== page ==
Following are highlights from our month on Instagram. Click here for all of the months’ pictures, thoughts and happenings. If you’re on Instagram, follow me. If you already follow me, thanks!
I love my brother and am so thankful for him. He watched the boys all weekend so Matt and I could sneak away to Seattle with friends. He helped Chase host a pool party, took him shopping for school supplies, got him a haircut and took him to his first high school dance. He introduced CJ to *Birdcage* and *The Adventures of Priscilla, Queen of the Desert* and bought him his first curling iron. He had a pork roast and mashed potatoes waiting for us when we got home. I learned how to parent an LGBTQ child by watching my parents raise Michael and doing the opposite of what they did. Matt and I aren’t alone in raising our boys; Uncle Michael is with us every step of the way. He loves the boys, he worries about them, celebrates them and spoils them. The boys see him as equal parts fun parent and loyal best friend. If you don’t have an Uncle Michael in your life, you should get one.
“David was threatening because it was a different consciousness. Whatever you want to call it — the feminization of the male or whatever it was — us boy/girls were a threat.” — Mick Rock, David Bowie’s official photographer. Matt and I visited the Museum of Pop Culture while in Seattle this weekend. The “Bowie by Mick Rock” exhibit was my favorite. I read this quote over and over. Back then, boy/girls were a threat. Today boy/girls are a threat. When will boy/girls stop being a threat?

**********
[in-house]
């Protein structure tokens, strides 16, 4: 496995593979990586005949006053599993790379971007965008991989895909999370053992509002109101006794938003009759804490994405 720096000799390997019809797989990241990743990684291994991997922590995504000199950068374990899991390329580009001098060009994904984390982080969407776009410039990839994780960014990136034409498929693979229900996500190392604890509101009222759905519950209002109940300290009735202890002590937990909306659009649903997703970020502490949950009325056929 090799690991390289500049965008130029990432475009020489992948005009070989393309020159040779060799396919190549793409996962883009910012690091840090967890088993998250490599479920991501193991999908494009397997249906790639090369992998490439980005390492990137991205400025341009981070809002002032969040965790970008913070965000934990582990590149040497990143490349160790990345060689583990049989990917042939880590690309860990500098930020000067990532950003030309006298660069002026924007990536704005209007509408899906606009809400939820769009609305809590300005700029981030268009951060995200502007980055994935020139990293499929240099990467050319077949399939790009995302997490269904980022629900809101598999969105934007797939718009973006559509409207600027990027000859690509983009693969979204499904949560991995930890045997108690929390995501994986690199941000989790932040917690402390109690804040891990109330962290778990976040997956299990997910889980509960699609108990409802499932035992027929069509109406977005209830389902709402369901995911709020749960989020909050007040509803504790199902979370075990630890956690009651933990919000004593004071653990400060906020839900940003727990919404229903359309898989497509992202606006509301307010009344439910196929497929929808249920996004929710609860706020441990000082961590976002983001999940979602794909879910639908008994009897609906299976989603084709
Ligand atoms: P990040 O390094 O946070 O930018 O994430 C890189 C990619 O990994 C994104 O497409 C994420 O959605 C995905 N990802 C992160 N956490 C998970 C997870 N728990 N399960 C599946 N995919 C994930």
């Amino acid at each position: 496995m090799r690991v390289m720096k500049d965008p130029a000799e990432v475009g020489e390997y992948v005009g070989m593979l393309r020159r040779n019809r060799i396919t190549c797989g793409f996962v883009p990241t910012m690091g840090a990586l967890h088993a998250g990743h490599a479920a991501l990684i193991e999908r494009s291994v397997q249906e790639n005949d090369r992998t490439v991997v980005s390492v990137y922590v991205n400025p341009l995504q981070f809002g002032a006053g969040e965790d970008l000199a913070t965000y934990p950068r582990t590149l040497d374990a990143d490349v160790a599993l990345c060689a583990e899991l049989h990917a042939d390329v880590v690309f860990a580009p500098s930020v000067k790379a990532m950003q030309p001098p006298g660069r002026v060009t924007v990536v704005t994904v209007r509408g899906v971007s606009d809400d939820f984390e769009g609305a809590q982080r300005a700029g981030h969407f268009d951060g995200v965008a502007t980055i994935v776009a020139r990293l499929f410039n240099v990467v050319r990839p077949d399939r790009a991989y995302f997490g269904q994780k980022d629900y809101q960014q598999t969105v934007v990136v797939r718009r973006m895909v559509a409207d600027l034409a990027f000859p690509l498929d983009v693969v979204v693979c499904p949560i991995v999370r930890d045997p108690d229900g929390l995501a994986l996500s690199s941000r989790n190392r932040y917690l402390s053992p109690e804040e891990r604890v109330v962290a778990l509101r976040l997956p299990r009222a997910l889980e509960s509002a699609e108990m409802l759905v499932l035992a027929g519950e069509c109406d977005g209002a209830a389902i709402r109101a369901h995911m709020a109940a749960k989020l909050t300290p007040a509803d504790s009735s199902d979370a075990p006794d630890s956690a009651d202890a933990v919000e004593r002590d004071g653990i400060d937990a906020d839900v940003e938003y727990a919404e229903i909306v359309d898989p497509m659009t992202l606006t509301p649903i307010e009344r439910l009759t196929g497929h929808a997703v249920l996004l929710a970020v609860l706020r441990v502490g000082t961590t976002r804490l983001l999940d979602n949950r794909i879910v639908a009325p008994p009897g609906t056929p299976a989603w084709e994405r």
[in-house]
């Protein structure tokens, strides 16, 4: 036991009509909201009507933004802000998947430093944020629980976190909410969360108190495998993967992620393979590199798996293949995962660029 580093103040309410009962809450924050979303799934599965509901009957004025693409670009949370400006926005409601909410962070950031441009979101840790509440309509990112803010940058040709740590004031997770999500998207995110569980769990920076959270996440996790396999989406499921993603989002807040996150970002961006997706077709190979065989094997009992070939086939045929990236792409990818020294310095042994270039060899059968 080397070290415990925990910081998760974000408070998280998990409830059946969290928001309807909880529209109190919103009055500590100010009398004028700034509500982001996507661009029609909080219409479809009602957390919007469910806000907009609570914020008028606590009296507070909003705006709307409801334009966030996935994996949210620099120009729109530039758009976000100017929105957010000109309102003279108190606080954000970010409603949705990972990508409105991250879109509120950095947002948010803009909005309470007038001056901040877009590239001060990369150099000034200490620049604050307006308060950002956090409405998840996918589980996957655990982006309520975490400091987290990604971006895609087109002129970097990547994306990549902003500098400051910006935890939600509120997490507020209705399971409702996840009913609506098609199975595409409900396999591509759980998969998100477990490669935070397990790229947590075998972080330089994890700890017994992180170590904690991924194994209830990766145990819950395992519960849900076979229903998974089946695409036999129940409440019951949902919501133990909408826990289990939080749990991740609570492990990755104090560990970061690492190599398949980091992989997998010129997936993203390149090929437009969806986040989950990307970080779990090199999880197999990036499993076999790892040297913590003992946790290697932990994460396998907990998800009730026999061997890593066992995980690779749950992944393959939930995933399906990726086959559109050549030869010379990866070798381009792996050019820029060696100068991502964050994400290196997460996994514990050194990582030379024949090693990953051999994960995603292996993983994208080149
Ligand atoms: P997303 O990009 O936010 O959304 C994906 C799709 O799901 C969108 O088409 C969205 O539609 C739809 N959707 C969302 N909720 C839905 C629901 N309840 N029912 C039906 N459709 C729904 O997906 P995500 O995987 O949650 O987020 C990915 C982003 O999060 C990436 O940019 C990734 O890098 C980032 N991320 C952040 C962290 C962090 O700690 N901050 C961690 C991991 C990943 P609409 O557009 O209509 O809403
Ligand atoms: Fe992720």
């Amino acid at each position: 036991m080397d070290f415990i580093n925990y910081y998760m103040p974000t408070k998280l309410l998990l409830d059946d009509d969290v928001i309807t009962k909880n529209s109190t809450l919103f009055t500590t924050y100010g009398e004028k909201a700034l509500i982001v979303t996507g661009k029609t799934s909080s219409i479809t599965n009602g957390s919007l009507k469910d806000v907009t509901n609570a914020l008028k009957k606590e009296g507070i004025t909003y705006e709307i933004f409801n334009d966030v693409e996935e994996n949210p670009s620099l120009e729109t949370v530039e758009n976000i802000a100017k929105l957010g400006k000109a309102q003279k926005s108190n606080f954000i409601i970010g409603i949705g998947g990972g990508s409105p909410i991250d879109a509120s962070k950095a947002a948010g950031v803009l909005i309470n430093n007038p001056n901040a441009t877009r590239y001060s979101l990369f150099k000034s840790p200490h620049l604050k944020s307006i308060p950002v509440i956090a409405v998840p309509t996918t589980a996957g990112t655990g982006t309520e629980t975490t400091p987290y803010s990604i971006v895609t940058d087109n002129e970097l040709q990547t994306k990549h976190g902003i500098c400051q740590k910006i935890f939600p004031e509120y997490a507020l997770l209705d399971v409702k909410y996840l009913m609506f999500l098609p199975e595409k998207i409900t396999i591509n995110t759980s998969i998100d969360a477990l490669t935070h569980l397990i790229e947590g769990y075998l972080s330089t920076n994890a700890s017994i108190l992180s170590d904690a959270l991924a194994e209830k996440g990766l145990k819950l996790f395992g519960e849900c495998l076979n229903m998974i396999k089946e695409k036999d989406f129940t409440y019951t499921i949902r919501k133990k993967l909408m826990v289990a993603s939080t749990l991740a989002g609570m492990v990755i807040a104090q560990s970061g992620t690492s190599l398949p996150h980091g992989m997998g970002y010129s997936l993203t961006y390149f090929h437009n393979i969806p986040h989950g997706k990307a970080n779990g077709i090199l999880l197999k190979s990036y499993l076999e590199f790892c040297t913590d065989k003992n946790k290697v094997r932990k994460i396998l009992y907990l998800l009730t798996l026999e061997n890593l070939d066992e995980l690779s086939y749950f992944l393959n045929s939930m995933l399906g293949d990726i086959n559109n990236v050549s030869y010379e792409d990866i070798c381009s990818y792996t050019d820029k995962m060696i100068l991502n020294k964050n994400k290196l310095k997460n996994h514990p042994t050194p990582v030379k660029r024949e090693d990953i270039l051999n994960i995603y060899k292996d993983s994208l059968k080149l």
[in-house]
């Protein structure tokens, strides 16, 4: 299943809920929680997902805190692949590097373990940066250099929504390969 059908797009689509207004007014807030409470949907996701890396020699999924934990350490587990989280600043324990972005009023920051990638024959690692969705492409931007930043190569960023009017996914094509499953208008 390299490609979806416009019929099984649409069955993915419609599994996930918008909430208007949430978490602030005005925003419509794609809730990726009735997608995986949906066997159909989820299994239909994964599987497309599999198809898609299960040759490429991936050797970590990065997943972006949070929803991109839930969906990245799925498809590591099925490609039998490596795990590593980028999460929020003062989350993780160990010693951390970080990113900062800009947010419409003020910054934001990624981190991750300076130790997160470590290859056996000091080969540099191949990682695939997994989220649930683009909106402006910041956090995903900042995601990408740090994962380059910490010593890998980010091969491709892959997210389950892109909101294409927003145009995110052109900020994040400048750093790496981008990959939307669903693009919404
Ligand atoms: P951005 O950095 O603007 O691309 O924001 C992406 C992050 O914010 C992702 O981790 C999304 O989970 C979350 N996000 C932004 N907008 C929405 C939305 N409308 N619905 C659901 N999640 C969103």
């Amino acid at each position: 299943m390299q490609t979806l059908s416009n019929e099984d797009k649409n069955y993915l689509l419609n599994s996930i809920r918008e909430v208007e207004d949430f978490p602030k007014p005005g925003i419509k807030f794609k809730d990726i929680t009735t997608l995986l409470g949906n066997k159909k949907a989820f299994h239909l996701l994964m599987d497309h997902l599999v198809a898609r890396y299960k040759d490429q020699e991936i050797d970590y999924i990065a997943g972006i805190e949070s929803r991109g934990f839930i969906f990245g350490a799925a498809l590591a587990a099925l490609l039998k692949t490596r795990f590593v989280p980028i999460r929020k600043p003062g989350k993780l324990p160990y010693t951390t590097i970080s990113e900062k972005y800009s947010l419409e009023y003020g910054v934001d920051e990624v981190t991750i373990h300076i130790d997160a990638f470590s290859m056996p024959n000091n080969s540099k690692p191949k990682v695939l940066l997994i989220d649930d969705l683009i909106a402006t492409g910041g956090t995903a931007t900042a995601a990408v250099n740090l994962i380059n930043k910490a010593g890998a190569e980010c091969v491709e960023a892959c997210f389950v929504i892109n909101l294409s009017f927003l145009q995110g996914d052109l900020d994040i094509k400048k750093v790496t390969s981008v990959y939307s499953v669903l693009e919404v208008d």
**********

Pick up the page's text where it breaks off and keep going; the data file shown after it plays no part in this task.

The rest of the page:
First writing prompt of the 5th grade: How would you spend one million dollars? “I would love to spend one million $. First, I would travel. I would travel to Hawaii and New York City. Next, I would spend some money on clothes, such as designer bags and designer hats. Finally, I would go shopping. I would buy a curling iron and a lot of makeup. I would love to spend a million $.” (By CJ, age 10) Please note: The paragraph was written before Uncle Michael bought him his first curling iron. So, CJ’s dreams are already coming true.
“A bunch of people ask me how I can possibly be so awesome. I tell them, ‘in the words of Lady Gaga, I was born this way’.” — CJ, age 10. For the record, I’ve never heard anyone, let alone “a bunch” of people, ask him how he can possibly be so awesome. But I’m glad he has a standard answer, I guess.
CJ scored these roller skates last time we went antiquing. Like every 10-year-old boy, antiquing is one of his favorite weekend activities. He felt that $12 was a steal for these skates because – according to the label – they are “official roller derby skates.” $12 is a good price for anything that’s “official,” he told me. When I was CJ’s age, one of my favorite weekend activities was getting my brother and his boom box out to the front yard so we could choreograph roller skating routines like we were in Xanadu. #likeunclelikenephew
CJ is the biggest fan of his own fashion designs. To make your own pair of “gay shorts inspired by the boys who were at pride,” cut off a pair of jeans, hem them, add some embroidery detail and attach suspenders. Voila! Then, try to wear them every day and have an attitude when your mom says you can’t.